Watching the ABC last night, I got to thinking – the world around us is being saturated by mindfulness, colouring books, meditation, and relaxation. Ancient techniques turned into fads and buzzwords.
Do I believe in the positive effects of mindfulness? Absolutely – but not the concept of mindfulness that has been corporately abused within an inch of its life. The yogis and sages of old would turn in the grave if they could see the way people are ‘meditating’ at their desks or by colouring in books. It appears this new fix is all about instant gratification – how fast it can be done, even for one moment of relief and calm. Being artistic and creative can be therapeutic, it allows one to take a mental break from work and so may aid in the ability to refocus and resume work feeling somewhat renewed, but the adult colouring book craze is being touted as a mindfulness technique – which it is not. (You can read some therapist opinions on that here.) My concern about this craze is its potential for harm. In a world where adults still bully other adults, and anxiety and mental distress appear to be at an all-time high, colouring books in the workplace can lead to a number of uncomfortable, damaging situations. Much in the same way as happens with children, under the guise of ‘mindfulness’ such colouring can lead to bullying and feelings of inadequacy. For instance,
In the break room, Sally says to Flossie: “Flossie, your colouring is so good. Your use of colour and ability to stay in the lines and be so calm is so wonderful.” Sally hasn’t even mentioned poor Fred who has been colouring in at the same table as Flossie. Consequently Fred leaves the break room, feeling inadequate because he feels his colouring wasn’t as good as Flossie’s, and Flossie is the best at everything, and she never does anything wrong, and why can’t Fred be like Flossie? Now Fred hates Flossie.
In a workplace situation this causes uneasiness between colleagues as Flossie now has an inflated ego, Fred’s confidence has deflated and he now feels that he is not worthy of his position at work. It may sound far-fetched, but that is the pervading nature of mental health. Additionally, colouring in the workplace can also be used a mechanism for time-wasting and as a diversion from reality, that is a way to avoid dealing with underlying causes of whatever made you turn to colouring books in the first place.
You’re probably thinking, all that is fine, but what about meditation? Meditation is definitely a mindfulness technique. And you’re right. Is meditation wonderful? Yes, done correctly.
Done incorrectly, and meditation is dangerous.
Meditation, we sit for a moment at our desk and close our eyes and go within. We feel amazing – calm, relaxed, with a new clarity of mind. Surely, this is something we should do at work every day. Or should we?
Many dedicated meditation experts will tell you that to properly practice meditation, one needs to have great discipline. You don’t lie down or sit at desk and just shut your eyes. You seek out a quiet, purposeful environment where you can sit comfortably in Sukhasana – spine elevated, abdominals engaged, focused on the third eye and breath employed using the diaphragm, not misguided from the gut. The intent behind meditation is powerful, so powerful in fact that the masters will advise that if we are stressed, fatigued or mentally fragile to work to reduce these complaints prior to launching into meditation practice. Given that proper meditation practice takes years of dedication, it begs the question – Is meditation really having an effect in the workplace, or are these participants swooped up in the excitement of a new fad?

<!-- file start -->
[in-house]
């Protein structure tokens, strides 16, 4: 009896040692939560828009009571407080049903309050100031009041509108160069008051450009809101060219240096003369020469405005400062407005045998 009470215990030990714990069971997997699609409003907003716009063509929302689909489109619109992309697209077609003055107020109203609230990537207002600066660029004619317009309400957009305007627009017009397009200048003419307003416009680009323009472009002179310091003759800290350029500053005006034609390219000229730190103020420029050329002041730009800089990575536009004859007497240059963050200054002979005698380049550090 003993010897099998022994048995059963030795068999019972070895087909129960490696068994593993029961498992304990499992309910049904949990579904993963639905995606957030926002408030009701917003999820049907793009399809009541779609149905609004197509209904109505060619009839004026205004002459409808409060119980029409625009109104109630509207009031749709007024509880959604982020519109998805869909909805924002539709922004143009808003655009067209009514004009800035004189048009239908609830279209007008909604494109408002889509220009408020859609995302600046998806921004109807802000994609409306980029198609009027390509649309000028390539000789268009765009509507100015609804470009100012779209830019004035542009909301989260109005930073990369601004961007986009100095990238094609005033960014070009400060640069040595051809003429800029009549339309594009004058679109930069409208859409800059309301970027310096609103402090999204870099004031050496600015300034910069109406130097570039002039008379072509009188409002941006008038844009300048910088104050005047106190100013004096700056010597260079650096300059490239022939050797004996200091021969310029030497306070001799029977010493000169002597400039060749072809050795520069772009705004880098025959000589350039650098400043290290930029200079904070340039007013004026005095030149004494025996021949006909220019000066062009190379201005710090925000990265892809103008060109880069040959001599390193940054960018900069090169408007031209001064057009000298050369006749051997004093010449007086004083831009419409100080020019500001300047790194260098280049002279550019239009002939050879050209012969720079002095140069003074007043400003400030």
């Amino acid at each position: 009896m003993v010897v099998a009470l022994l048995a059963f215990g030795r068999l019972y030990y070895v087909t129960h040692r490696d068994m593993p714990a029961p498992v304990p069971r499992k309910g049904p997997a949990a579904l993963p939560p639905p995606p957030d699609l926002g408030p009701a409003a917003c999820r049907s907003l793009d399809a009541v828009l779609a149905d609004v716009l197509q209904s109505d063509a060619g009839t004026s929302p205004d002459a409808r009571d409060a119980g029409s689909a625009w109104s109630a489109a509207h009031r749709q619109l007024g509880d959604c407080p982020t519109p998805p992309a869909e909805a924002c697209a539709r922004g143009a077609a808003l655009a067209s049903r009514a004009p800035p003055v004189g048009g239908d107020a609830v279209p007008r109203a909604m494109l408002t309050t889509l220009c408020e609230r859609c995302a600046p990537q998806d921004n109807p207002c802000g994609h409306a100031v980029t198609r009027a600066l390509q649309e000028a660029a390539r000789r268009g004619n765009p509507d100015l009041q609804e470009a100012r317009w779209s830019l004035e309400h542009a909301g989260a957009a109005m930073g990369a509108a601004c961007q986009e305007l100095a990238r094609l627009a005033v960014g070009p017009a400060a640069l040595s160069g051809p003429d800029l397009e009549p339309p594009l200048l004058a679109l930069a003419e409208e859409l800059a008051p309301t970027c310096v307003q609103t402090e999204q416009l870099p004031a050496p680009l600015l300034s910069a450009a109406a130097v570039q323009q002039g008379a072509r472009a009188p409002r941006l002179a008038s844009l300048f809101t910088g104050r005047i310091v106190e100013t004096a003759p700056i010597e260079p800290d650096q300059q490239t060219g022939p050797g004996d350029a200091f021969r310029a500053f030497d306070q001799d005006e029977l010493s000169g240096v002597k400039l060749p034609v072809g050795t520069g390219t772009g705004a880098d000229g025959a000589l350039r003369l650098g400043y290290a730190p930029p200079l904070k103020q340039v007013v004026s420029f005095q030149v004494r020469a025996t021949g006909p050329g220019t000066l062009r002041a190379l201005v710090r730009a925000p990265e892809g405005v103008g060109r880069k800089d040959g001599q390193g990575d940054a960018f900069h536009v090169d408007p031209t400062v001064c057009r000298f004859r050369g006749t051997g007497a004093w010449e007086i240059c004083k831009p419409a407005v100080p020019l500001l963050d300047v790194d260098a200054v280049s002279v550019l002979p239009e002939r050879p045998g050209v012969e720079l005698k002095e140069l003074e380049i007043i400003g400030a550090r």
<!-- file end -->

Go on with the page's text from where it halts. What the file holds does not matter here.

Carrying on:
At an unconscious level they must be involved in it one way or another, and it is highly possible that you close your eyes and have your mind fill with beautiful visions, but is a few moments long enough for a miracle to take place in your mind? What happens when this fad passes? And the new fad is something like standing in a corner staring at a blank wall so the mind can be free of distractions. Will this too work if everybody says it can? My final question to you then, is this something you believe in, or something the hype has allowed the physical body and unconscious mind to grab onto because you don’t want to be different?
For true mindfulness training – no colouring books! – WorkPlace-EZ runs corporate mindfulness retreats throughout the year. Conducted in complete silence over one weekend, the retreats provide clarity, focus and renewal for those willing to learn an ancient art and carry it on your life’s journey. Find out more here.
For some of you this may sound like a very naive and perhaps politically incorrect question, but it is not meant to be either. Why it is important not to announce a Christmas greeting, when isn’t that what this break is all about – Christmas? I know this subject is not very often delicately spoken about or put into a public arena, but muttered amongst our community. I am totally confused as to why, because this secretive, hushed business breeds discontentment, fear, anxiety, and confusion. It seems to me, that the only ones who have a problem with wishing people a Merry Christmas are the fearful people. So might I encourage you all to say what things are: Wish people a very Merry Christmas, and a prosperous New Year. And that is my wish to all who may read this.